Materials and Methods

Surgery. Male New Zealand white rabbits weighing 2.3 to 3.0 kg were used. All the procedures were approved by the Animal Care Committee of Istituto Superiore di Sanità. The animals were implanted. with permanent monopolar electrodes on the sensorimotor cortex with bipolar electrodes in the right dorsal hippocampus, and a cannula was inserted into the left cerebral ventricle for i.c.v. drug administration.

Surgery was performed under ether and local lidocaine anaesthesia, and post-mortem histological examination confirmed the location of the electrodes and cannula. A week after surgery, each animal was placed in a lighted and shielded recording chamber. After a period of acclimation, EEG tracing from the cortex and hippocampus was recorded on the paper and on magnetic tape continuously for 2 h in basal conditions and at least for 3 h after morphine or Deltorphin II or distiìled water i.c.v. administration. Each animal was used for only one experi-ment. During the EEG recording sessions, animal behavior was continuously observed, and the appearance of the exoph-thalmos and respiratory depression as well as the response to corneal reflex evocation was reported on the paper at 15-min intervals. EEG. Following parameters were evaluated:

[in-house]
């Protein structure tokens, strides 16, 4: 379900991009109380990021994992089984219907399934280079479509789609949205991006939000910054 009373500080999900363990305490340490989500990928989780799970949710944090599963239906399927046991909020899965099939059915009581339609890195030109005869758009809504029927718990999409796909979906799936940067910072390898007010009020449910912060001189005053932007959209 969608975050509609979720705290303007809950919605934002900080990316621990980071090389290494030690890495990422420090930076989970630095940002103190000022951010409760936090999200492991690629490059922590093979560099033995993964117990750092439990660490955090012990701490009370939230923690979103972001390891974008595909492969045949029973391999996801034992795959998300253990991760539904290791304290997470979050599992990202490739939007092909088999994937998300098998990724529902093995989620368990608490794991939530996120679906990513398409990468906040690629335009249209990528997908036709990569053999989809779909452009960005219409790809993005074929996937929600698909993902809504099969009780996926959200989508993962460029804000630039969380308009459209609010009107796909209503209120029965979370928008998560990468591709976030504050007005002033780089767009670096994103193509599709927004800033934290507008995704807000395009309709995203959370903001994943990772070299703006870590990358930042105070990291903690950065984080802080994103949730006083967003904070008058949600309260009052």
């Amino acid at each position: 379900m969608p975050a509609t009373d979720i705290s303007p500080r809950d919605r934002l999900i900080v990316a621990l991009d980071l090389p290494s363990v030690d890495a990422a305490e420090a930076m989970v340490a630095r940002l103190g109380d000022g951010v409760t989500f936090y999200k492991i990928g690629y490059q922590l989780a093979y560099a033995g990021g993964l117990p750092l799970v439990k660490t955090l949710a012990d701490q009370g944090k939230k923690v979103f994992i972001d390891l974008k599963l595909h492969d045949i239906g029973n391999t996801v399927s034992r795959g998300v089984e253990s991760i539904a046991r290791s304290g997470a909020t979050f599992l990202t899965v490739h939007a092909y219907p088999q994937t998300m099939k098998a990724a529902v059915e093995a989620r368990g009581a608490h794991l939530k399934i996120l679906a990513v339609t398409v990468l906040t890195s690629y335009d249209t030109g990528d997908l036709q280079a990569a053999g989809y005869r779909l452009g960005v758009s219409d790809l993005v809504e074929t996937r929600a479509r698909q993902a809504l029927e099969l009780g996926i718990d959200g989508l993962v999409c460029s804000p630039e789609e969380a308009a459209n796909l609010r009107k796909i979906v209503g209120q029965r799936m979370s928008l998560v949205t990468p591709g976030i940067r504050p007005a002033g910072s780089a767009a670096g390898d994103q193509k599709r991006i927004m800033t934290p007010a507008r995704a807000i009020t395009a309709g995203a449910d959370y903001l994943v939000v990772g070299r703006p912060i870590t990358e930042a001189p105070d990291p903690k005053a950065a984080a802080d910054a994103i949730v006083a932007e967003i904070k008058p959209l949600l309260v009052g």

1) ictal epileptiform episodes

2) postictal spiking activity

3) EEG background pattern

1. Ictal epileptiform episodes in the EEG were assessed in terms of appearance. Latency, duration wave frequency and amplitude. Statistical analysis among groups was performed by using the two-way ANOVA followed by orthogonal comparisons and also by using the Fisher exact test.

2. For the evaluation of postictal spiking activity, spikes were defined as isolated, high-voltage waves (at least two times the background hippocampal EEG voltage) showing a characteristic morphology (spike or spike-and-wave complex). Spikes were evaluated by their mean number per minute of EEG from the 30th to the l80th min after morphine administration. Statistical analysis was performed using the Student’s paired t test.